Something I’ve learned during my time on this planet is that people make mistakes. Fortunately, there is usually a way to fix the problem, which is why pencils come with erasers, right? The same is true when it comes to home improvement and woodworking projects.
Doing projects at home requires a lot of patience and some skill, but what happens when you make a mistake? What if you make a hole bigger than it’s supposed to be? Unfortunately, that means you might have to scrap the whole thing, right?
However, there are ways to correct these mistakes that won’t cost you an arm and a leg. Wood filler and wood putty are a couple of common items you can use to fix defects or repair mistakes. It’s important to know the differences between the two so you know which one to use.
Let’s take a closer look at wood filler and wood putty, along with how they can be used to address mistakes or imperfections in your project. Before we get too far along though, let’s take a second and consider the differences between the two.
Main Differences Between Wood Filler vs Wood Putty:
The main differences between Wood Filler vs Wood Putty are:
- Wood filler is usually water-based, whereas wood putty is most often oil-based.
- Wood filler can be sanded and is typically used for unfinished wood, whereas wood putty cannot be sanded and is ideal for finished wood.
- Wood fillers should only be used for woodworking items that will remain indoors, whereas wood putty can be used with projects for any type of environment
So, what is wood filler? Simply put, wood filler is a substance that can be used to fix wooden objects. However, you should be aware that it’s primarily used to repair small defects like holes, cracks, scratches, or scrapes you find in the wood.
This is the ideal solution for wood since some wood is more porous than other types of wood. Wood like ash, oak, or walnut tend to be some of the most porous. This is why it helps to have wood filler.
The primary purpose of wood filler is to camouflage imperfections in the wood but to do so without impacting the way the surface itself looks. Most wood fillers are water-based, so if you need to thing it out a little, you can do so by adding water.
For bigger projects, you might want to go with a solvent-based filler, since they are typically more heavy-duty and offer thicker consistency than water-based options.
No matter which type of wood filler you select, it will help you repair cracks, smooth surfaces, and fill holes for all your woodworking projects. Once you’ve filled the area, wait for the filler to dry. Then you can sand it down and repaint the object for a better-looking finish.
Types of Wood Filler
Choosing the right type of wood filler is dependent on the type of surface on which you’re working. Keep in mind that you might need to mix in a little sawdust to give the product a natural look to the finish of your project.
Epoxy wood fillers are designed to work on unfinished products. Typically, you’ll need to sand down areas where you use epoxy for best results. If you decide to go with this type of wood filler, be sure to use a sealant to prevent it from getting crumbly or brittle.
One of the mode widely used wood fillers are latex fillers. They’re used in a wide variety of products since they’re water-based and clean up easily. Epoxy is used a lot with raw timber to seal in the pores or cracks before they become problem areas.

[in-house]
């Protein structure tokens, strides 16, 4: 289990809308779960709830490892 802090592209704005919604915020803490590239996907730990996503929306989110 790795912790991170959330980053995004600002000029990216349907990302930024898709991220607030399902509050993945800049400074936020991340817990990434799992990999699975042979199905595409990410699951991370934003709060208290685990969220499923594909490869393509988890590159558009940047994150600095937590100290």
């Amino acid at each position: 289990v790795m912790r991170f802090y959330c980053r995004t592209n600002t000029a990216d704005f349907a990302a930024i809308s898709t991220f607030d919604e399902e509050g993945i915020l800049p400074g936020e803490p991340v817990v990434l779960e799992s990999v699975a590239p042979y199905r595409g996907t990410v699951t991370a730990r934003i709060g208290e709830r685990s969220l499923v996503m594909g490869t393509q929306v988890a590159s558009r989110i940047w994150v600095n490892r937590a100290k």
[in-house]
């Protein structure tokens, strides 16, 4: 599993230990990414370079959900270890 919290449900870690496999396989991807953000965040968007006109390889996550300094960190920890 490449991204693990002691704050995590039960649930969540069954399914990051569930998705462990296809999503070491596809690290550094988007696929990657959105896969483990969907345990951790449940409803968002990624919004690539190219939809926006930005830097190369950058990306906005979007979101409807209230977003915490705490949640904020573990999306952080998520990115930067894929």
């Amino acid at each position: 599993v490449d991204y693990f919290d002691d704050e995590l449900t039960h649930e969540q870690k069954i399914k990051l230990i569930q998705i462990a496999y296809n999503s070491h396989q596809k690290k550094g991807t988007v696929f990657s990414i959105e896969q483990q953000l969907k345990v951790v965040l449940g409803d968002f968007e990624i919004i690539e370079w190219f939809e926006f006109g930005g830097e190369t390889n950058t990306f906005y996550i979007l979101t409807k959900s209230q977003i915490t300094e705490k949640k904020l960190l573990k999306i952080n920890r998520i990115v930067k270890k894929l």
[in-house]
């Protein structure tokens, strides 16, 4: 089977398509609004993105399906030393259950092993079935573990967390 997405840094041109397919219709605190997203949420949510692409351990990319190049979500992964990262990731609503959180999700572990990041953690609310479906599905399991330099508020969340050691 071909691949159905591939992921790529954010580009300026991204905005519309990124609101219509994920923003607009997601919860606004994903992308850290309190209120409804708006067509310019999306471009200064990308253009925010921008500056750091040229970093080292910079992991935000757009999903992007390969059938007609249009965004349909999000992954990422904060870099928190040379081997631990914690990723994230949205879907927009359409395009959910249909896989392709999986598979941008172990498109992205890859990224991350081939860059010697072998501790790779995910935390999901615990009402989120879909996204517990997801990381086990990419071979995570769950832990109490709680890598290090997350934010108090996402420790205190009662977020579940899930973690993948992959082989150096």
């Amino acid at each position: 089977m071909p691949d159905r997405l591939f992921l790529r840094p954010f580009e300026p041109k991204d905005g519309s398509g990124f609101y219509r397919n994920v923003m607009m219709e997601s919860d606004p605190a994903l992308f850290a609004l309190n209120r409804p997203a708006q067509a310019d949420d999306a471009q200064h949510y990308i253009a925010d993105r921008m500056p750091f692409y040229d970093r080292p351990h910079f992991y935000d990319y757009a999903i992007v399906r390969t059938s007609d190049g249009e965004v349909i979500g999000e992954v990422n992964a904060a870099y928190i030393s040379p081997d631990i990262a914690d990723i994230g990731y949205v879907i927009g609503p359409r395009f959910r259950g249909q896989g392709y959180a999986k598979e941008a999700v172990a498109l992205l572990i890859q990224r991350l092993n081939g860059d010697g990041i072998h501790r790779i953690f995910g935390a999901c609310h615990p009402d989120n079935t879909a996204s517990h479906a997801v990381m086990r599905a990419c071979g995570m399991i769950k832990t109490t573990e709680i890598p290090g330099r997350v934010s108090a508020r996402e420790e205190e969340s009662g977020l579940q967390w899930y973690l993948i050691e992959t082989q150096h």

This type of wood filler is often used on furniture. Polyurethane aids in sealing the outermost surface, which protects the piece from humidity, moisture, or other environmental detriments.
Why Use Wood Filler?
There are plenty of benefits to using wood filler, so let’s review a few of them here.
While it’s important to create good, quality work no matter what the project, sometimes it’s nice to have something that works quickly. Wood fillers are perfect for a scenario where you need to get something done in a hurry.
Once you apply wood filler, it dries quickly. Of course, drying time will depend on the type of wood filler and the product you select, however, many options on the market can dry in 10 to 20 minutes.
Ideal for Porous Surfaces
Fillers are ideally suited for work on porous surfaces. If you discover that the surface you’re using isn’t working very well, try sanding it down before you apply wood filler.
Also, keep in mind that wood filler is great if you’re working with unfinished lumber. If you apply wood filler to a finished project, you’ll discover that the surface is uneven and bumpy. The challenge here is that you’re going to have a hard time smoothing it down.
On the other hand, if you use an unfinished surface that already has holes, you can use the wood filler and then sand it down later.
Great for Filling Big Holes
The great thing about wood filler is that no matter how big or deep the hole is, it’s there to save your project. It can be difficult to find anything better when it comes to repairing cracks or holes in the surface of the wood.
If you do need to use wood filler to repair a big hole, remember to smooth out the surface beforehand with some sandpaper. After you’ve used the wood filler, allow it to dry, then paint it to get a nice, smooth finish.
When Not to Use Wood Filler
Something to keep in mind before you apply wood filler to your project is that wood tends to shrink or expand depending on weather or other environmental factors.
The problem here is that wood filler doesn’t offer the flexibility need to adapt to this type of shrinking and expanding. As a result, it tends to easily break, which means it’s best to use wood filler on furniture or wood projects that will remain indoors and away from environmental changes.
Now that we’ve covered what wood filler is and when it’s best to use it, let’s switch gears for a bit and talk about wood putty.
Where wood filler is usually used on unfinished wood, wood putty is typically applied already varnished and stained surfaces. You may also hear it called “plastic wood.”